Thrashback is the 6th full length album from Jersey's Whiplash, and their 3rd through Massacre Records. As the title pretty obviously implies, this was the 'comeback' album, the inevitable return to the band's roots, even though it comes in direct succession to such folly as Cult of One and Sit Stand Kneel Prey. Whatever the reason, Portaro decided to reunite with the other Tonys of the early lineup, Bono and Scaglione, and abandon the glossy groove metal and bizarre heavy/speed metal roots of the preceding pair of albums, and though the vocals here won't always remind you of Ticket to Mayhem or Power and Pain, the music is definitely feeling like 1987 all over again, albeit with a cleaner production and less overall speed and aggression.
The general tendency of this record is that the faster it goes, the better it gets. Songs like "Thrash 'til Death" (yes, before Destruction, just like "Nailed to the Cross") and "Nails In Me Deep" are both classic examples of this band at their best, ripping and explosive as they twist their heavy/speed metal roots into a street ready thrash impetus reminiscent of the Metallica debut Kill 'Em All, and at some points ("Resurrection Chair" for example) it's got a real street flair akin to the band Zoetrope. There are some spots in which the band steps out of this comfort zone, like the frenetic neo-classical shred off duels between Symphony X guests guitarist Michael Romeo and keyboardist Michael Pinella, which seems a little strange to feature on a thrash trio's record; "King With the Axe" starts like some Manowar epic, then busts out the hi octane riffs. "Killing On Monroe Street" is the best at channeling that NWOBHM spirit that influenced early Metallica, and "Stab" once again sounds like the Bay Area legends, with some fast as fuck bass.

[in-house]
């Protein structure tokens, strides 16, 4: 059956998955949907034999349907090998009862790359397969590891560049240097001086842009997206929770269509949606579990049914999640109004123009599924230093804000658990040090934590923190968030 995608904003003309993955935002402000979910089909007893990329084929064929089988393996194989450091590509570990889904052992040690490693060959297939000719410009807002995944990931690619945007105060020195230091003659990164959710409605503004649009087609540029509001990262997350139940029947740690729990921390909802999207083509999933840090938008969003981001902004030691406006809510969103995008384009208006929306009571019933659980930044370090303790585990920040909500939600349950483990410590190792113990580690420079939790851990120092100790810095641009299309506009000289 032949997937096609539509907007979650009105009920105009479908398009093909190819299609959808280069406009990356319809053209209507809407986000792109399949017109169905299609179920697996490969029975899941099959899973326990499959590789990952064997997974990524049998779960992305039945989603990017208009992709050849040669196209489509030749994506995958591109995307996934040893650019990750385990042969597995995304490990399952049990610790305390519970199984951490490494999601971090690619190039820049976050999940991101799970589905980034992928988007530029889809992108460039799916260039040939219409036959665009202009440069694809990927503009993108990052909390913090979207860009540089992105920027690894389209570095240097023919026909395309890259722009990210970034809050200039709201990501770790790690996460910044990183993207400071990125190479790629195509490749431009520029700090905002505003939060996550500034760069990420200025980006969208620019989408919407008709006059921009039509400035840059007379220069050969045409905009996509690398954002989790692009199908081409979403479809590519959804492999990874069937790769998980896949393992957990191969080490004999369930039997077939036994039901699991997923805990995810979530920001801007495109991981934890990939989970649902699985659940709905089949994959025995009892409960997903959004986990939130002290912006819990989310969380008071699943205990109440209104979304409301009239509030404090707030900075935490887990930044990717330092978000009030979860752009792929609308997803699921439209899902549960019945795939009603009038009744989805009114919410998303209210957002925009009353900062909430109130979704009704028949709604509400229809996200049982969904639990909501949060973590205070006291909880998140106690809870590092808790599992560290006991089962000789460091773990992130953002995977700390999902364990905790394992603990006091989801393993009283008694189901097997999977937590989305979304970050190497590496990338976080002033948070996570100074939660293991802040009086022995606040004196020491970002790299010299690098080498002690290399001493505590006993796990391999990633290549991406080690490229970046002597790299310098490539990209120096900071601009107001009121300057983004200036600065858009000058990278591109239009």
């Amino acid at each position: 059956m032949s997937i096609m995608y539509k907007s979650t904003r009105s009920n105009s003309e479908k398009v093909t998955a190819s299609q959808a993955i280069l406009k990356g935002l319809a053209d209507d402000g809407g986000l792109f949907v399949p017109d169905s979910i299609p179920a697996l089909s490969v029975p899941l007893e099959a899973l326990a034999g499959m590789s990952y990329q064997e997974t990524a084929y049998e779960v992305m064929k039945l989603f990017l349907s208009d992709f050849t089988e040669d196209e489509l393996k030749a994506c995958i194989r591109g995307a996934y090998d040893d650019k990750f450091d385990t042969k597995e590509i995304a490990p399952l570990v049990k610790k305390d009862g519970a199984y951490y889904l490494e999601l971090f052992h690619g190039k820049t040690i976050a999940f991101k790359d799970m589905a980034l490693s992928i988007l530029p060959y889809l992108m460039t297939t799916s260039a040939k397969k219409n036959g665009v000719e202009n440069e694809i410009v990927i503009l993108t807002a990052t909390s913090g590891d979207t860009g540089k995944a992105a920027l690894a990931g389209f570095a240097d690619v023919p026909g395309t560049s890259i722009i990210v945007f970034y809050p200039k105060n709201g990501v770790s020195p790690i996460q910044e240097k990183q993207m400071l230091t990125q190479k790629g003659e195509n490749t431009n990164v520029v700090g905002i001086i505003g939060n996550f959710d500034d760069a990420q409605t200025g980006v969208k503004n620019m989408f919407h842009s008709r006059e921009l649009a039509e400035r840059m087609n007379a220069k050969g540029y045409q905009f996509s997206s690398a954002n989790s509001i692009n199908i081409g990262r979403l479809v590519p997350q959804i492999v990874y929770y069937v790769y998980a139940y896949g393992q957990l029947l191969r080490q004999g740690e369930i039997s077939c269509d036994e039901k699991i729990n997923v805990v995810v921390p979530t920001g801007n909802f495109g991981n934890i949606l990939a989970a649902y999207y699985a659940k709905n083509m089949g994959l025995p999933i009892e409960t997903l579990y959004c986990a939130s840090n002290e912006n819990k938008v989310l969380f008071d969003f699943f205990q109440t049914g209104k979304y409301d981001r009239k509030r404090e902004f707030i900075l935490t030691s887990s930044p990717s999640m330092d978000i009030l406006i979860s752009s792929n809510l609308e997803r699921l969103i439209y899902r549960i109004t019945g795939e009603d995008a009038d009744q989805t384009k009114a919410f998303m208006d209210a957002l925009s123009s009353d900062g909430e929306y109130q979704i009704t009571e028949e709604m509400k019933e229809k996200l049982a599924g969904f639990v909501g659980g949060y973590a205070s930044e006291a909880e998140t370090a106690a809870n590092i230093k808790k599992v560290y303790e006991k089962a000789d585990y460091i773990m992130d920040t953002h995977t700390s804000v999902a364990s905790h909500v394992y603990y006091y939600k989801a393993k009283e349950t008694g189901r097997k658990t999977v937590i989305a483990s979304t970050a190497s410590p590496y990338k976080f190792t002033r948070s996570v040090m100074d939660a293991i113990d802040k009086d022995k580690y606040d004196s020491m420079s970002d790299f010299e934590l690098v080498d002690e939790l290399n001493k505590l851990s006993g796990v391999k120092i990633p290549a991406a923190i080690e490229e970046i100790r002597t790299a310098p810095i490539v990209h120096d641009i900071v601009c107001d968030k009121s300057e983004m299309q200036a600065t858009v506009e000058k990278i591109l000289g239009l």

Thrashback has a lot going for it, especially the vocals. Not all of the riffs stick with the listener, but it's clear this was Whiplash doing what they always did best, and thus it's easily the best record the band had released since 1990's Insult to Injury. The band could (and did) easily mesh a few of these cuts in with their classic material for live shows, and it would have been a great direction for them to continue, had bassist Tony Bono not sadly passed away a few years after its release. I don't think I'd rank it up alongside the first three in over quality; for all its vigorous, youthful renewal, it's just not that catchy for the most part, but at least it's successful enough to not feel like you're being slapped in the face by 90s bullshit, and it was good to see a band realize this in such order after straying from the path only 1-2 years earlier.
Verdict: Win [7/10]